That famed confederacy of dunces apparently had a bit of a confab this week, as former NRO and now Washington Post GOP beat reporter Robert Costa explains. It seems the culture warriors and Tea Party darlings aren't going out without that brutal internal GOP civil war I've been talking about, and the situation just got "serious".
Thursday’s gathering at the Ritz-Carlton in Tysons Corner, Va., was coordinated by Reagan-era attorney general Edwin Meese III and former congressman David McIntosh (Ind.) as part of an initiative called the Conservative Action Project.
It included dozens of leaders from across the conservative movement, including tea party organizer Jenny Beth Martin and interest group executives such as Grover Norquist of Americans for Tax Reform and Tony Perkins of the Family Research Council. The meeting, which featured speeches from Sens. Ted Cruz (Tex.) and Mike Lee (Utah), marked the first time this year that prominent national conservatives have come together to candidly assess the GOP and their strategy for shaping it.
The day-long session underscored how simmering tensions between rival factions in the Republican Party appear to be growing, even as polls point to the potential for a major GOP victory in midterm elections in the fall.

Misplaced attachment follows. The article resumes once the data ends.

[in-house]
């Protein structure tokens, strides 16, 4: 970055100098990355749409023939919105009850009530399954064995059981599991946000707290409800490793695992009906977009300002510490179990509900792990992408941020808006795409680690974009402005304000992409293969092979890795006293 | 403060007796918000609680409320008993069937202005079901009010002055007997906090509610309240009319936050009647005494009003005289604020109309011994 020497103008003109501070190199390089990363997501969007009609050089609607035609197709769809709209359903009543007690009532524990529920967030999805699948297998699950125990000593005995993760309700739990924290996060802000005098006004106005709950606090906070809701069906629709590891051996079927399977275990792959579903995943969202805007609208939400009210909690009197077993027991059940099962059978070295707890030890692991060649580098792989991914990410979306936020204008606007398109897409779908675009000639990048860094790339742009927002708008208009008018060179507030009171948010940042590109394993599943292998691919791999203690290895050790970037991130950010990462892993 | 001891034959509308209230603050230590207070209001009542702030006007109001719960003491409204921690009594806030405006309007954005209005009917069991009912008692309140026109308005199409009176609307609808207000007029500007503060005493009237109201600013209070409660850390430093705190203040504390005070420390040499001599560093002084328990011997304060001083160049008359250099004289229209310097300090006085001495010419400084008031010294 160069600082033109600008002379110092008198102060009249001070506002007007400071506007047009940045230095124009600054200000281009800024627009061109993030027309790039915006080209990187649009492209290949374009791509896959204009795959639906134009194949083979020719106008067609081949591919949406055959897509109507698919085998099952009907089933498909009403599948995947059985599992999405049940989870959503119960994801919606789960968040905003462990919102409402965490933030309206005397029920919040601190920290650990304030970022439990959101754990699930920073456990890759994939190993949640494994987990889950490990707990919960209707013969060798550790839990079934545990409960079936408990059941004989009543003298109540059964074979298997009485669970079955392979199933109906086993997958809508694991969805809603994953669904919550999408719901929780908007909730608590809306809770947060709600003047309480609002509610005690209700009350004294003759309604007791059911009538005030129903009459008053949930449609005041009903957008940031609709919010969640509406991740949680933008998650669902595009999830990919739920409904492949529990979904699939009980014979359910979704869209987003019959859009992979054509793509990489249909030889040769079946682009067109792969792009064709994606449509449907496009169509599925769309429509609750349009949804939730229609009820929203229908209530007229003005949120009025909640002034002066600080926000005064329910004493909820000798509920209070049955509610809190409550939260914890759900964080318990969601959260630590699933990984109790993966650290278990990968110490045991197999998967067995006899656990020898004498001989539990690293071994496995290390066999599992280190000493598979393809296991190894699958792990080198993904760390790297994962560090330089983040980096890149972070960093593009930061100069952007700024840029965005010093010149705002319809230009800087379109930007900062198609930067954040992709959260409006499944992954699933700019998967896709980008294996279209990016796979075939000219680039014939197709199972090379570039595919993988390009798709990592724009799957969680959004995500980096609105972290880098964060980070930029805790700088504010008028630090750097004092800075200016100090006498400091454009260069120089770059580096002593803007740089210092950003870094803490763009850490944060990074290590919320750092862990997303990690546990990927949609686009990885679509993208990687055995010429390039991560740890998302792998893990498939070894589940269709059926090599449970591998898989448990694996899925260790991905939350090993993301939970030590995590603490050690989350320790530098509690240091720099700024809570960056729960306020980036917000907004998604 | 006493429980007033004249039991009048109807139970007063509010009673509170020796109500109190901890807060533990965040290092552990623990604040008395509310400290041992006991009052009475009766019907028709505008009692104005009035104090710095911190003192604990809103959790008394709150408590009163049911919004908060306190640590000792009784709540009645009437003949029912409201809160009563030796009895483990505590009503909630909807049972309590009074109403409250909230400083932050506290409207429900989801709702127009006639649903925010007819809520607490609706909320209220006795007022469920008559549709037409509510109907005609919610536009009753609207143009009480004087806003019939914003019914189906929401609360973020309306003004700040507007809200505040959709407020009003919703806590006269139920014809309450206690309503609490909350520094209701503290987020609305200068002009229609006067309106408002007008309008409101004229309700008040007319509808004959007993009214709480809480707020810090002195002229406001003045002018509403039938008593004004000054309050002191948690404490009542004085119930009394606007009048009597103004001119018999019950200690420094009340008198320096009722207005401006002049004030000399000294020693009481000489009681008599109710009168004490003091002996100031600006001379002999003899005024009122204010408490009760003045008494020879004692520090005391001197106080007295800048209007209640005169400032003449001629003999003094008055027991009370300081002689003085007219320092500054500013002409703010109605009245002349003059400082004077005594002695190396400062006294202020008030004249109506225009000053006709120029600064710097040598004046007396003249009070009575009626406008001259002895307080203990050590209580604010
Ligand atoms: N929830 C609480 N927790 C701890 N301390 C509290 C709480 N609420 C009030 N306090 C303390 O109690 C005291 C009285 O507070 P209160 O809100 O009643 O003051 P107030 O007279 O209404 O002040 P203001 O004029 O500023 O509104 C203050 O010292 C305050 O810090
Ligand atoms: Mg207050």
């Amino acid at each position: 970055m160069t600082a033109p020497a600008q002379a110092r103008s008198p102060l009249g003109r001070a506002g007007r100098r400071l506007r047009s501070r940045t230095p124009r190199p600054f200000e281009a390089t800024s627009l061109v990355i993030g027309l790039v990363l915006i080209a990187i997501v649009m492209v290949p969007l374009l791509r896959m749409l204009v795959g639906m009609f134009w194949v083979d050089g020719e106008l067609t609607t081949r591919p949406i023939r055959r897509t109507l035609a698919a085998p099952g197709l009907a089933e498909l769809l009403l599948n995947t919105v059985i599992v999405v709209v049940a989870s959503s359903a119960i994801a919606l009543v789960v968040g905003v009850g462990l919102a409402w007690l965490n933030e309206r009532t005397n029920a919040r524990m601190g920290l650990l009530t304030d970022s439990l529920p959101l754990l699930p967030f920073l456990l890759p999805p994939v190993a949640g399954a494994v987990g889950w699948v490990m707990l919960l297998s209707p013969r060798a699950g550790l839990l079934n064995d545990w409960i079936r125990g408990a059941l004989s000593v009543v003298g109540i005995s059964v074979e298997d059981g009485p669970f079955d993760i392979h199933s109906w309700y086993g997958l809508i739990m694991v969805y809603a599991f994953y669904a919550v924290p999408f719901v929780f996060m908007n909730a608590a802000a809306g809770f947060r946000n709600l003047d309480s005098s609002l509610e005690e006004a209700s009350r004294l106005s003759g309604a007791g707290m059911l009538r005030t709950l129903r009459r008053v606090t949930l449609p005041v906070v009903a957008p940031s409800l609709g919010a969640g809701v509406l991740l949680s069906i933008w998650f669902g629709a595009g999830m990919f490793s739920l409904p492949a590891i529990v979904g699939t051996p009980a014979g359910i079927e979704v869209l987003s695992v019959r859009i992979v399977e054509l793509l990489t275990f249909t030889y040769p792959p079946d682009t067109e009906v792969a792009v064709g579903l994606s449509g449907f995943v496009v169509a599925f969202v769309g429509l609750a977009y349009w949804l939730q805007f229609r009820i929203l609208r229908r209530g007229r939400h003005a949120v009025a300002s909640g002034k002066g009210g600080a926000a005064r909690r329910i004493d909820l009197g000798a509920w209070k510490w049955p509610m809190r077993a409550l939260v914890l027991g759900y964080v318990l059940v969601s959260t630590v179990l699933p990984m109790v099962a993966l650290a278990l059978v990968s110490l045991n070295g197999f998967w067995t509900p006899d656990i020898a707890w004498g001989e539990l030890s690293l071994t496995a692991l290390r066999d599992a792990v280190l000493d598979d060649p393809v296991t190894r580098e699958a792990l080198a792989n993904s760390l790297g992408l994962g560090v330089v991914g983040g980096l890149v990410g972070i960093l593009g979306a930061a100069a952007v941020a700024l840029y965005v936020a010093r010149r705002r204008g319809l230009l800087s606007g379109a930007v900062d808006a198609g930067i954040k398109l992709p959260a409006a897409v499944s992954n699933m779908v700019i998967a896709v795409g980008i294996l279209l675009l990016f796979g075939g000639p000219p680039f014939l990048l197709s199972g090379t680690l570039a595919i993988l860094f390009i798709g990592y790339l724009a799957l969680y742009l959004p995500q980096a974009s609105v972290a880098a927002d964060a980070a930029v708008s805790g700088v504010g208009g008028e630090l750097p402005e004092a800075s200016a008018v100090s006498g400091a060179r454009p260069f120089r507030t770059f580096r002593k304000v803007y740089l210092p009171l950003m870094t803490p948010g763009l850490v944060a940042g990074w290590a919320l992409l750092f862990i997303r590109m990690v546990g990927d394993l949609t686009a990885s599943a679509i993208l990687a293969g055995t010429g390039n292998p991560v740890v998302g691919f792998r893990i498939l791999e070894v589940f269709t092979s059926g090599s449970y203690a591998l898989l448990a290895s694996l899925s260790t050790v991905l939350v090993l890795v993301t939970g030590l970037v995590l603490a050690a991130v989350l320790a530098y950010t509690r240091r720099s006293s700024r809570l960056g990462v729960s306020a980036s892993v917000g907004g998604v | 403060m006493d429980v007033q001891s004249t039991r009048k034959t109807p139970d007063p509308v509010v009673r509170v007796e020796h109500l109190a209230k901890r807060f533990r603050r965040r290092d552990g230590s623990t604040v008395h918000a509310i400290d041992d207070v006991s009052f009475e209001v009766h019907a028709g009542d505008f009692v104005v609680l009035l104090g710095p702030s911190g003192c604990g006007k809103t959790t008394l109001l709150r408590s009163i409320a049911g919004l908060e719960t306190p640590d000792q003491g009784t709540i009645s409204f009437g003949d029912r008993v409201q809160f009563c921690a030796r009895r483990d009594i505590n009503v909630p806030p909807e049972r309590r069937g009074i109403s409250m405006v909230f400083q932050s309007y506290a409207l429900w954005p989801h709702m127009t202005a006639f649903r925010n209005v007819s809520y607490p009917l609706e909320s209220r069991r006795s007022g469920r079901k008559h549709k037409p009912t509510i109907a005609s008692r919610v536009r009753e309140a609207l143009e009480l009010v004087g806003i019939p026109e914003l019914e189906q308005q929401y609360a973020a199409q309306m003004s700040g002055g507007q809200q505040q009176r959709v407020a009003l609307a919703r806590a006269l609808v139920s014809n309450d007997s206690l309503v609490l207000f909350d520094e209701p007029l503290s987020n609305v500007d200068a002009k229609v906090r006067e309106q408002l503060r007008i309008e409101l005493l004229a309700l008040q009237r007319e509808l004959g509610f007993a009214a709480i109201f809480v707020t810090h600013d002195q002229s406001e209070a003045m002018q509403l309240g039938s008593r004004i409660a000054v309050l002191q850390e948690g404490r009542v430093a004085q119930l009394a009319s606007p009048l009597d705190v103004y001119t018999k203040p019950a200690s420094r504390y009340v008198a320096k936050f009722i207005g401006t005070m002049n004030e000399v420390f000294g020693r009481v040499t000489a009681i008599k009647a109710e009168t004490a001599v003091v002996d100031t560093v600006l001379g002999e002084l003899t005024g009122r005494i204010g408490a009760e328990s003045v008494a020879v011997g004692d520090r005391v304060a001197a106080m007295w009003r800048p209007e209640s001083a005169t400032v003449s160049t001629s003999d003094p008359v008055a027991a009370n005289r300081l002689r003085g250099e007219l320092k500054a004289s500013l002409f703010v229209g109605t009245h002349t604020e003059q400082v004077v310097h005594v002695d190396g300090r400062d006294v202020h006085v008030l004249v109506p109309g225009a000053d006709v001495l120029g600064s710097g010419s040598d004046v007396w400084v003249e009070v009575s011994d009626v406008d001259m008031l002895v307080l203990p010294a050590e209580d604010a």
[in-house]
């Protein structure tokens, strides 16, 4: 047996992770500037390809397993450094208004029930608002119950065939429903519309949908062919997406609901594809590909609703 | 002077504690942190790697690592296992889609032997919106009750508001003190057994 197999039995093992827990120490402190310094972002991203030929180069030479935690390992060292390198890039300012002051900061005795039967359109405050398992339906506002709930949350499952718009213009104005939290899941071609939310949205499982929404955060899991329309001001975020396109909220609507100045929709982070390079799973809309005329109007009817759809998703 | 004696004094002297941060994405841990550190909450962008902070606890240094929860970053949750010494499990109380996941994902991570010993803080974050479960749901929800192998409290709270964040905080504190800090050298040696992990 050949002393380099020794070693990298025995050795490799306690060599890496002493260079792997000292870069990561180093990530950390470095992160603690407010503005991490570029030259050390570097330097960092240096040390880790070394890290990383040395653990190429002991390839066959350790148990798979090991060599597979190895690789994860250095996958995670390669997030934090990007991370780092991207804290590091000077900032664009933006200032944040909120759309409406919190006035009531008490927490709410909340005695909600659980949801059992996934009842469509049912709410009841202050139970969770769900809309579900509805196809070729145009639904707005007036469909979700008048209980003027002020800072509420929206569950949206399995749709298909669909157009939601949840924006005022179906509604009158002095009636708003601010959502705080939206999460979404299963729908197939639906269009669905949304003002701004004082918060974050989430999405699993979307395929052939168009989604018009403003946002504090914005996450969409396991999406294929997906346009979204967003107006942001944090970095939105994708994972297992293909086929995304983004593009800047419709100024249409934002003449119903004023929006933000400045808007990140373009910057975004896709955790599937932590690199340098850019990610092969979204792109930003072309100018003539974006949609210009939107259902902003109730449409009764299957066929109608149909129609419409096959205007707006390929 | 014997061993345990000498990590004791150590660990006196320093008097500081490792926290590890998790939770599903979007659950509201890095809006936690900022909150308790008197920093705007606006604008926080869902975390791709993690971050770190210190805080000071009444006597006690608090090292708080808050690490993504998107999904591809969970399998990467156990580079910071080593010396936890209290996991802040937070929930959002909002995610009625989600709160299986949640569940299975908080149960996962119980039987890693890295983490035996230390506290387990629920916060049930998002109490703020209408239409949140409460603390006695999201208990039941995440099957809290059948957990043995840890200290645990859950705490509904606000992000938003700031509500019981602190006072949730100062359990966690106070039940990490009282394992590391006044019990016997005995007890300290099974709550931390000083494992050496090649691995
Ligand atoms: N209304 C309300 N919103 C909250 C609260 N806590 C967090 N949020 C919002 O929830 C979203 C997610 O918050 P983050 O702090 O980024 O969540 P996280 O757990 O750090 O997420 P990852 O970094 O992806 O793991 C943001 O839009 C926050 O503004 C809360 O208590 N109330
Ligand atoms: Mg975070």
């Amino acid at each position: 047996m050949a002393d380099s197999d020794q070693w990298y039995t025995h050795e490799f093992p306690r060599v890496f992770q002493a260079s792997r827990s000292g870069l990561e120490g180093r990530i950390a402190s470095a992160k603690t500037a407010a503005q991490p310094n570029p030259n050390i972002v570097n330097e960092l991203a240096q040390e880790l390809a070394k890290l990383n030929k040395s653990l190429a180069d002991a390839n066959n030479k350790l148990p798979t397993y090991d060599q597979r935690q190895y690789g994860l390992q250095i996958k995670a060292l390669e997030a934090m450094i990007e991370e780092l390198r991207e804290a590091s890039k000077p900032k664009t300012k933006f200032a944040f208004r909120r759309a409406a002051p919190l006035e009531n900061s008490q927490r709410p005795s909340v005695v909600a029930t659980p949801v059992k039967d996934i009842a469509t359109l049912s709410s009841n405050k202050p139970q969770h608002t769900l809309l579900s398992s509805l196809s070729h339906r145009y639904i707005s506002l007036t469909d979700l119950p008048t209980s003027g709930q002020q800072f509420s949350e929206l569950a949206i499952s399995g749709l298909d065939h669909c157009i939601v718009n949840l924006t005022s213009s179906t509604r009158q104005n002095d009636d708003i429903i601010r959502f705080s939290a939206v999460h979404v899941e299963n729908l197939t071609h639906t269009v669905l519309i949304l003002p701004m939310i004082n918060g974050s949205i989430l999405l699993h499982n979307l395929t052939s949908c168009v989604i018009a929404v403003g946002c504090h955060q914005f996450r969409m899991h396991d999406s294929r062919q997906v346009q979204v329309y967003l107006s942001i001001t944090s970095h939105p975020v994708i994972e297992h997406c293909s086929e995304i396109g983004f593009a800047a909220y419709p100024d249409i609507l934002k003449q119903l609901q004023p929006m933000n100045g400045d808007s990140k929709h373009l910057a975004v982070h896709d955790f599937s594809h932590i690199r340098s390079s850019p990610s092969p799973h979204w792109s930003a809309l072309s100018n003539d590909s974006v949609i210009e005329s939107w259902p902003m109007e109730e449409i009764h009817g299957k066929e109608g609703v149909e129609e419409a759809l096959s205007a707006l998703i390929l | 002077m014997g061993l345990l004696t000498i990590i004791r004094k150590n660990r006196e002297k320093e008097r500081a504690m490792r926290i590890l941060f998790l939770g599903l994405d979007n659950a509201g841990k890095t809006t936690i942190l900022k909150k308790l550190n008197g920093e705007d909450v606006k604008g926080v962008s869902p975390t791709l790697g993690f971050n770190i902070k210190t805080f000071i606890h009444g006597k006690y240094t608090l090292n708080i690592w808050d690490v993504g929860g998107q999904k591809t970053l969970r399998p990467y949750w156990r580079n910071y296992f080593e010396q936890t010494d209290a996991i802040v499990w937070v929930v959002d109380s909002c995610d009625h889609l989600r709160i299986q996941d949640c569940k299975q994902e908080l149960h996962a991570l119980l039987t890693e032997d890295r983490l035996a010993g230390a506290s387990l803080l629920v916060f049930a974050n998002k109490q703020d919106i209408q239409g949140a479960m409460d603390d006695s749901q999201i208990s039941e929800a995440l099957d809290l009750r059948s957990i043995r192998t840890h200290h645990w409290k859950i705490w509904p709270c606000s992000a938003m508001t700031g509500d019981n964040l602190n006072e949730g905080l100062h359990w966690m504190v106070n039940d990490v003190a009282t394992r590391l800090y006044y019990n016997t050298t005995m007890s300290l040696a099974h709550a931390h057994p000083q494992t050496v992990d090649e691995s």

Congressional Republicans have been grappling over whether to compromise on immigration, some Republicans are calling for a smaller military, and same-sex marriage is fading as a top issue in this year’s campaigns.
It seems that the establishment GOP isn't going to put up with more Todd Akin-style "legitimate rape" gaffes and want to win enough seats to seriously damage the Democrats, oh and throw aside the Tea Party for good.
Many GOP strategists and party leaders think that tea party activists’ successes in recent years nominating ideological purists resulted in weak candidates and crippling general-election losses. They worry that efforts to revive the base could threaten Republican hopes again.
“What’s clear is that we ought to be focusing on economic security for the future, not divisive social issues. That’s how we lost several key Senate races last cycle and plays into the Democrats’ hand,” said GOP consultant Brian Walsh, a former communications director for the National Republican Senatorial Committee.
But the bigots, the misogynists, and the god-botherers won't be denied.
But even in the tightknit room, there was not universal agreement. Norquist, for example, supports legalization for many illegal immigrants and has pushed for more scrutiny of the defense budget. In an interview, he said he attended Thursday’s meeting to back the broad efforts on the right to unite, rather than endorse the document line by line.
Most activists expressed dismay that they seemed to have a diminished voice in the party.
“What we’re doing and saying is not resonating, so we are trying to come to grips with that,” said Grace-Marie Turner, the president of the Galen Institute, a conservative research group. “We have to learn to relate our solutions to people’s struggles.”
What they all have in common is that they're already counting their Senate and House victories six months ahead of time and are already fighting over who will be driving the clown car when it crosses the finish line.
Perhaps they need a rude awakening at the polls in November.